16 August 2018

Published by Oxford University Press on behalf of the Association of Physicians 

QJM: An International Journal of Medicine, 2017, 187

doi: 10.1093/qjmed/hcw201

Photographs and text from: C.V. Tong and W.L. Chai, From the Medical Department, Hospital Melaka, Melaka, Malaysia 

Our patient is a 31-year-old lady who delivered her third child 3 months prior to the current admission. The delivery was uneventful but she continued to have per vaginal spotting occasionally. She presented with cough and breathlessness for 2 months associated with significant weight and appetite loss. On examination she was pale and tachycardic. She had fine tremor but no goiter or Grave’s opthalmopathy. Breath sounds were reduced bilaterally.

Endocrine team was consulted as her thyroid function test showed freeT4 of 50 pmol/l with suppressed thyroid stimulating hormone (TSH) of <0.01 mIU/L. There were multiple canon ball lesions bilaterally in her chest x-ray (Figure 1). Beta human chorionic gonadotrophin (HCG) was markedly elevated (>200 000 mIU/ml). Trans-abdominal ultrasound revealed uterine mass with snowstorm appearance. 250 cc vesicle-like tissue was removed during evacuation. Histopathology examination of endometrial tissue was consistent with choriocarcinoma. Hyperthyroidism was treated with Lugol’s iodine, Carbimazole and propanolol.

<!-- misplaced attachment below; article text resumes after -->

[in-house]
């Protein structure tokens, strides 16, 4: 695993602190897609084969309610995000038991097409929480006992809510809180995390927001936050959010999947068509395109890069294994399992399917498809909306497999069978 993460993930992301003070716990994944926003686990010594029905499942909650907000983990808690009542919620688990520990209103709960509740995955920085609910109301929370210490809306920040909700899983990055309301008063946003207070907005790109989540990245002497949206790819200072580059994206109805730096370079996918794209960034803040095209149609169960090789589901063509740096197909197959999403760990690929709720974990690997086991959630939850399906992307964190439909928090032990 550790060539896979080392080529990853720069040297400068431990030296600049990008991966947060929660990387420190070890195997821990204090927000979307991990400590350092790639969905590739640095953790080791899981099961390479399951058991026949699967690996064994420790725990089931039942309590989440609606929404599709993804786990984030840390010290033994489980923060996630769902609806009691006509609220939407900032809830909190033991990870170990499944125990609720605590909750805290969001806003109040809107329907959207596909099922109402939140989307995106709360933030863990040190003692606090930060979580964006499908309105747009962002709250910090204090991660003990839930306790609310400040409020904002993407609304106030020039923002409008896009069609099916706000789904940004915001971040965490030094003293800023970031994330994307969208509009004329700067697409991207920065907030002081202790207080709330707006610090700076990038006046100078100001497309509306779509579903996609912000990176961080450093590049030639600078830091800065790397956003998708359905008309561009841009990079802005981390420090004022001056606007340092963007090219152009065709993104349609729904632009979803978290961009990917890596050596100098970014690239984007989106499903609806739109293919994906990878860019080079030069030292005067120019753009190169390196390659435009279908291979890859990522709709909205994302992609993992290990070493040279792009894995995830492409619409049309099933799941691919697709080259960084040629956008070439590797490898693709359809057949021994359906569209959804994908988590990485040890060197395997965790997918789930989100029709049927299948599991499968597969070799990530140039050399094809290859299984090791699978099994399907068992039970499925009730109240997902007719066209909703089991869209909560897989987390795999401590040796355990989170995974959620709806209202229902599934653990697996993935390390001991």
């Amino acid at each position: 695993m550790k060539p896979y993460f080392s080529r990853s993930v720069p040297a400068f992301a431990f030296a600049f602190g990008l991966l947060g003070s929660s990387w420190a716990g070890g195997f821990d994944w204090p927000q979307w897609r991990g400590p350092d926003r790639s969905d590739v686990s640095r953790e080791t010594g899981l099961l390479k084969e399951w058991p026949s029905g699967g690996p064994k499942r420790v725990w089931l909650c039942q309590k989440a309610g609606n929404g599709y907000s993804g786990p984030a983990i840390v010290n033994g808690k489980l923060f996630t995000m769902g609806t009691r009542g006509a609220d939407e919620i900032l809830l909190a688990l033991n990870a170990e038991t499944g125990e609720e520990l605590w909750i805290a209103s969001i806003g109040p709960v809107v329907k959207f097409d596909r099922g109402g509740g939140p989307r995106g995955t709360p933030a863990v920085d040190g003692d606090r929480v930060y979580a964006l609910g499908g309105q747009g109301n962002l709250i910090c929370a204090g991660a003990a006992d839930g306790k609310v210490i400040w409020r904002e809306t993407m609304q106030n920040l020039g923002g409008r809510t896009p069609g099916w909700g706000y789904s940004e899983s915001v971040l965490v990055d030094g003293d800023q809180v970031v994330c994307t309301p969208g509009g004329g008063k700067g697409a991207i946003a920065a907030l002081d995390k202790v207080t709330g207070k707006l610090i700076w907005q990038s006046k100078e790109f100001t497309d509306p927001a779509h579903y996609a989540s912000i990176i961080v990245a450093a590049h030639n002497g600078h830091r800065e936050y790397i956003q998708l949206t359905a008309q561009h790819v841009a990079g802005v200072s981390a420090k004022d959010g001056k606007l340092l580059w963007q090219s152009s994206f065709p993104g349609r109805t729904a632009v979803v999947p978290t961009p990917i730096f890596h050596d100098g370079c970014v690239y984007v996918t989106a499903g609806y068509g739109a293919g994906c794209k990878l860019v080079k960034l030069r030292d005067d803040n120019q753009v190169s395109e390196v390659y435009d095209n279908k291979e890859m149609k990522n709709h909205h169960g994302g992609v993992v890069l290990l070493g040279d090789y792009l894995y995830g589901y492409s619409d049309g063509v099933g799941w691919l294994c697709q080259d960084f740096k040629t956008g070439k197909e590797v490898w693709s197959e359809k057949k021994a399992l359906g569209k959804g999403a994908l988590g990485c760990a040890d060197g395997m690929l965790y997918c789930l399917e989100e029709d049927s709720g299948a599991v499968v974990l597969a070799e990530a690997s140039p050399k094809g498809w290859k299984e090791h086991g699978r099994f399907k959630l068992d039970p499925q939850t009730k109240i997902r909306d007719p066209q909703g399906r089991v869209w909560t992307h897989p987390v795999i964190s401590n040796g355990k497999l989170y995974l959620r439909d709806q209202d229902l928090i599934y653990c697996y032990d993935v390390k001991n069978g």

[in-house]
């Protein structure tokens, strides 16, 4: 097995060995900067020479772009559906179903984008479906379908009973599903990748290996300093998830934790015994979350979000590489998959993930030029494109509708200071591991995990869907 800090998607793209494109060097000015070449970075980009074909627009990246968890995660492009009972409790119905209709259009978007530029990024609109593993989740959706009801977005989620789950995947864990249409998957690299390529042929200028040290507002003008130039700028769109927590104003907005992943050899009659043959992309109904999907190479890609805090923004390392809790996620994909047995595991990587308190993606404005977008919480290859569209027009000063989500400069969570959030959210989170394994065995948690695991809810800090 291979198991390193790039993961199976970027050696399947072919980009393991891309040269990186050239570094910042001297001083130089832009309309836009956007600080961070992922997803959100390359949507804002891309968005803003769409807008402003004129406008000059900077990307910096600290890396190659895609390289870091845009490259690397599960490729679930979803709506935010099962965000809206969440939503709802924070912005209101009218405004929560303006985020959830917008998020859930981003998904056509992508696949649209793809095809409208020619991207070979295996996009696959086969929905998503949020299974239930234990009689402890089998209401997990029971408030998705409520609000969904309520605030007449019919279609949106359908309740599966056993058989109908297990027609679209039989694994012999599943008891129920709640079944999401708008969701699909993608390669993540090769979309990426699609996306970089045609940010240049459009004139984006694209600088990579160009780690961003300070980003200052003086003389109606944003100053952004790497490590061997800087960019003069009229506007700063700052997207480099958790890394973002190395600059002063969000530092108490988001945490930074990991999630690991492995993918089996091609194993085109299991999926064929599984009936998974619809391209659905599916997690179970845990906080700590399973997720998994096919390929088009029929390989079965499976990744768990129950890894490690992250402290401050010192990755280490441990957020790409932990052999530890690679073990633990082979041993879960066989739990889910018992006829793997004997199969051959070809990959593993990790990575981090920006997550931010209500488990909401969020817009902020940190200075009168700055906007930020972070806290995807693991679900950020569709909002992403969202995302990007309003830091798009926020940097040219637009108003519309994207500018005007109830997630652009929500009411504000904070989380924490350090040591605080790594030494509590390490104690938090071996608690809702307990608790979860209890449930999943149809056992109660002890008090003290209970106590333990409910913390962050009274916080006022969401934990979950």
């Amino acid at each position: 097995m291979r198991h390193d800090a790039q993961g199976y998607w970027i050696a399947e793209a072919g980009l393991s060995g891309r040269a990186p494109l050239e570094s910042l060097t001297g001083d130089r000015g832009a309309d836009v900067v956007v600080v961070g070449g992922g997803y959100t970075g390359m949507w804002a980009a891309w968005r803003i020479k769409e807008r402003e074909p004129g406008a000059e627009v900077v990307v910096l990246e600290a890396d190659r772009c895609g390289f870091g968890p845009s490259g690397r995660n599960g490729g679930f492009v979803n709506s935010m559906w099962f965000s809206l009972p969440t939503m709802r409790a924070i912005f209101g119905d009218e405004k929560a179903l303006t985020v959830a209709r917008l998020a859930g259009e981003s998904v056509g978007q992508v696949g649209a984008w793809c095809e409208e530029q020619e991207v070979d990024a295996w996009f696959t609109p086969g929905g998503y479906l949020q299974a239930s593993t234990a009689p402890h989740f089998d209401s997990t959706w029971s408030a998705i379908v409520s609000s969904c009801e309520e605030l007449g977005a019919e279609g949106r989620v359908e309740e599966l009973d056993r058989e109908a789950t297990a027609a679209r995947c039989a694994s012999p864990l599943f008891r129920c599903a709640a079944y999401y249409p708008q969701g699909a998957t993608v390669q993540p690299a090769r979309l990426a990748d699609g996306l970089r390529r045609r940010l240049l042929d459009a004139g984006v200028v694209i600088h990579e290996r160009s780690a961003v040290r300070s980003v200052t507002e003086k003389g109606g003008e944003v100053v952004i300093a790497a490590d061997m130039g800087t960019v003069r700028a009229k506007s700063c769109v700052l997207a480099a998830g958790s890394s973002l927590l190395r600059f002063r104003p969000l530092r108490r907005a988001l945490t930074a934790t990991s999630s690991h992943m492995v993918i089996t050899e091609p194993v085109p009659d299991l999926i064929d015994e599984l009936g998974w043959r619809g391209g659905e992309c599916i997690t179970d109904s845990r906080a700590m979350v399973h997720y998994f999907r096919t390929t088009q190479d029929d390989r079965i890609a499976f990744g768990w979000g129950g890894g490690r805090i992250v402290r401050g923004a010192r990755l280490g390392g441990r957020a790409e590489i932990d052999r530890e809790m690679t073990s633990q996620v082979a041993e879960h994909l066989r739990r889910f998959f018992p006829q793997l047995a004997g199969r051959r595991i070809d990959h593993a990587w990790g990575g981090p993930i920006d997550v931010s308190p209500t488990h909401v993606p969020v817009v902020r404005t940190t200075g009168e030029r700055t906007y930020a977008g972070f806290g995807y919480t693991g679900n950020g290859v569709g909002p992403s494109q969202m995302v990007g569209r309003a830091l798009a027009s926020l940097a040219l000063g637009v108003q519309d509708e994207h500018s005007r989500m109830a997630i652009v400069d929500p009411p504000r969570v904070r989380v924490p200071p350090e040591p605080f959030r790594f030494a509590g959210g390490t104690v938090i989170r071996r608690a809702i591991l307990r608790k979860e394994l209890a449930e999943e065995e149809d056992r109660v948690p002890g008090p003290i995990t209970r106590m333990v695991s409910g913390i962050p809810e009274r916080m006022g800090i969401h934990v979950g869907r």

Chemotherapy Methotrexate, Actinomycin and Etoposide) was initiated post surgery. Her thyroid function test improved dramatically with reduction of Beta HCG. Pulmonary metastases, seen in up to 54% of extrathoracic malignancies, are reached through hematogenous, lymphatics, pleural space, airway or direct invasion.1,2 One of the commonest cause of canon ball metastases is indeed choriocarcinoma. Hyperthyroidism in gestational throphoblastic disease occurs due to molecular mimicry between HCG and TSH and resolves with treatment of the underlying condition.3 

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